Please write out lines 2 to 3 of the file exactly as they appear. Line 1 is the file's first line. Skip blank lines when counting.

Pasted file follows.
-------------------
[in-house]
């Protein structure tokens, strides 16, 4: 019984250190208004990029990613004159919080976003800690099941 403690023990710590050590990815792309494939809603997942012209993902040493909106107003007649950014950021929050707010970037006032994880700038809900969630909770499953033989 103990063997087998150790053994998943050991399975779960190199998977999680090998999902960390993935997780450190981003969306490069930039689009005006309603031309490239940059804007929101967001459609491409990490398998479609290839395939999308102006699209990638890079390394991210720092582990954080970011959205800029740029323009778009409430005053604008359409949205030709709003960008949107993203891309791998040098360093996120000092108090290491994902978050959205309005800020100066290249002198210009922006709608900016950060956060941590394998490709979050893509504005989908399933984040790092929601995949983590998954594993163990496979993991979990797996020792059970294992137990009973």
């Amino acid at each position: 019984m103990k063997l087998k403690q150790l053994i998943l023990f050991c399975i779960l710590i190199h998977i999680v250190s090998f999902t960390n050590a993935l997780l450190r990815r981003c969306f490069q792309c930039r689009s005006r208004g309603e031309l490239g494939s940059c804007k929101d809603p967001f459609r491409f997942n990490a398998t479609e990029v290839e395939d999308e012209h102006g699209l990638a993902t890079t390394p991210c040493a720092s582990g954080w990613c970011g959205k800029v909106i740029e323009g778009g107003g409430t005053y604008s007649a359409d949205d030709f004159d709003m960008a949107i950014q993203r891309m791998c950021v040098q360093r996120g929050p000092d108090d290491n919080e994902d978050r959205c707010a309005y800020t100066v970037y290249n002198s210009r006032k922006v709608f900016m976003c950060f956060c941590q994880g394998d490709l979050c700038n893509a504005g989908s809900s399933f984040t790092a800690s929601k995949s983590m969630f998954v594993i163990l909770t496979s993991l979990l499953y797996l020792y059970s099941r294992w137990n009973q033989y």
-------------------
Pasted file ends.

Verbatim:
């Protein structure tokens, strides 16, 4: 019984250190208004990029990613004159919080976003800690099941 403690023990710590050590990815792309494939809603997942012209993902040493909106107003007649950014950021929050707010970037006032994880700038809900969630909770499953033989 103990063997087998150790053994998943050991399975779960190199998977999680090998999902960390993935997780450190981003969306490069930039689009005006309603031309490239940059804007929101967001459609491409990490398998479609290839395939999308102006699209990638890079390394991210720092582990954080970011959205800029740029323009778009409430005053604008359409949205030709709003960008949107993203891309791998040098360093996120000092108090290491994902978050959205309005800020100066290249002198210009922006709608900016950060956060941590394998490709979050893509504005989908399933984040790092929601995949983590998954594993163990496979993991979990797996020792059970294992137990009973």
């Amino acid at each position: 019984m103990k063997l087998k403690q150790l053994i998943l023990f050991c399975i779960l710590i190199h998977i999680v250190s090998f999902t960390n050590a993935l997780l450190r990815r981003c969306f490069q792309c930039r689009s005006r208004g309603e031309l490239g494939s940059c804007k929101d809603p967001f459609r491409f997942n990490a398998t479609e990029v290839e395939d999308e012209h102006g699209l990638a993902t890079t390394p991210c040493a720092s582990g954080w990613c970011g959205k800029v909106i740029e323009g778009g107003g409430t005053y604008s007649a359409d949205d030709f004159d709003m960008a949107i950014q993203r891309m791998c950021v040098q360093r996120g929050p000092d108090d290491n919080e994902d978050r959205c707010a309005y800020t100066v970037y290249n002198s210009r006032k922006v709608f900016m976003c950060f956060c941590q994880g394998d490709l979050c700038n893509a504005g989908s809900s399933f984040t790092a800690s929601k995949s983590m969630f998954v594993i163990l909770t496979s993991l979990l499953y797996l020792y059970s099941r294992w137990n009973q033989y």